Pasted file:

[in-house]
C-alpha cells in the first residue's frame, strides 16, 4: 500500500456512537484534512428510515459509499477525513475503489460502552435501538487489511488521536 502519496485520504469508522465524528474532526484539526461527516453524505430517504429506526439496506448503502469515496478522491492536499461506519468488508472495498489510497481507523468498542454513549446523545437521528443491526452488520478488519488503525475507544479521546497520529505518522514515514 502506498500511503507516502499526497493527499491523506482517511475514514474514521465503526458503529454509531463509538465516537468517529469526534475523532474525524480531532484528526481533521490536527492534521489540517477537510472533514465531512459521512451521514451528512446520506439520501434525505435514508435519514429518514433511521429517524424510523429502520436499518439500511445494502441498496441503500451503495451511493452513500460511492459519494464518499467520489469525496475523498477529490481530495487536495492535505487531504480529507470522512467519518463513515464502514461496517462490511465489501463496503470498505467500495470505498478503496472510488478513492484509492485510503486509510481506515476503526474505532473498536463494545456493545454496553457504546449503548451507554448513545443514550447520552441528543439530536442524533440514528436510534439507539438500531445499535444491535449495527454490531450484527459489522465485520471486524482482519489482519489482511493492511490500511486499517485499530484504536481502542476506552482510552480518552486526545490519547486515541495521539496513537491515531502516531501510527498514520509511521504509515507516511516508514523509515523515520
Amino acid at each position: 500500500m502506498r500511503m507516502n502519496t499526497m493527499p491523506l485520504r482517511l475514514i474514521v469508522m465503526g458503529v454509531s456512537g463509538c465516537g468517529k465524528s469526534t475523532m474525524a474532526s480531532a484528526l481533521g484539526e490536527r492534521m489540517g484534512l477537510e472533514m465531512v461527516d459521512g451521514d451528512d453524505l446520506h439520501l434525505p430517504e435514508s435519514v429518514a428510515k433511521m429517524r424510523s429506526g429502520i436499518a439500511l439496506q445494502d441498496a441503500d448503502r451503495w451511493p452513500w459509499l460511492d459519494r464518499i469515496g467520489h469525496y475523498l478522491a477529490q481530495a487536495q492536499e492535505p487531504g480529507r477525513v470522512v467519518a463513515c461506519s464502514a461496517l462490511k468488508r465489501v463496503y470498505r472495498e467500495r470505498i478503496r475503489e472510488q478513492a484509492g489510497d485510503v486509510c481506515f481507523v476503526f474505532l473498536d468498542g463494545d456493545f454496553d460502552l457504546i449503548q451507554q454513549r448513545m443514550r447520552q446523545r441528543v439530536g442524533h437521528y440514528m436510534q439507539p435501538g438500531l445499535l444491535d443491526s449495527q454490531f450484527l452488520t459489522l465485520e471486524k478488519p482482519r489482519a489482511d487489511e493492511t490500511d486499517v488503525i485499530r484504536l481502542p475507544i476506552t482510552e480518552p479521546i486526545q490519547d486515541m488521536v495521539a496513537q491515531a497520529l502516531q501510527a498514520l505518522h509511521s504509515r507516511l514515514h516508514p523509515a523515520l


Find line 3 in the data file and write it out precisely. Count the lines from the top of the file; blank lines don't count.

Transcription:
Amino acid at each position: 500500500m502506498r500511503m507516502n502519496t499526497m493527499p491523506l485520504r482517511l475514514i474514521v469508522m465503526g458503529v454509531s456512537g463509538c465516537g468517529k465524528s469526534t475523532m474525524a474532526s480531532a484528526l481533521g484539526e490536527r492534521m489540517g484534512l477537510e472533514m465531512v461527516d459521512g451521514d451528512d453524505l446520506h439520501l434525505p430517504e435514508s435519514v429518514a428510515k433511521m429517524r424510523s429506526g429502520i436499518a439500511l439496506q445494502d441498496a441503500d448503502r451503495w451511493p452513500w459509499l460511492d459519494r464518499i469515496g467520489h469525496y475523498l478522491a477529490q481530495a487536495q492536499e492535505p487531504g480529507r477525513v470522512v467519518a463513515c461506519s464502514a461496517l462490511k468488508r465489501v463496503y470498505r472495498e467500495r470505498i478503496r475503489e472510488q478513492a484509492g489510497d485510503v486509510c481506515f481507523v476503526f474505532l473498536d468498542g463494545d456493545f454496553d460502552l457504546i449503548q451507554q454513549r448513545m443514550r447520552q446523545r441528543v439530536g442524533h437521528y440514528m436510534q439507539p435501538g438500531l445499535l444491535d443491526s449495527q454490531f450484527l452488520t459489522l465485520e471486524k478488519p482482519r489482519a489482511d487489511e493492511t490500511d486499517v488503525i485499530r484504536l481502542p475507544i476506552t482510552e480518552p479521546i486526545q490519547d486515541m488521536v495521539a496513537q491515531a497520529l502516531q501510527a498514520l505518522h509511521s504509515r507516511l514515514h516508514p523509515a523515520l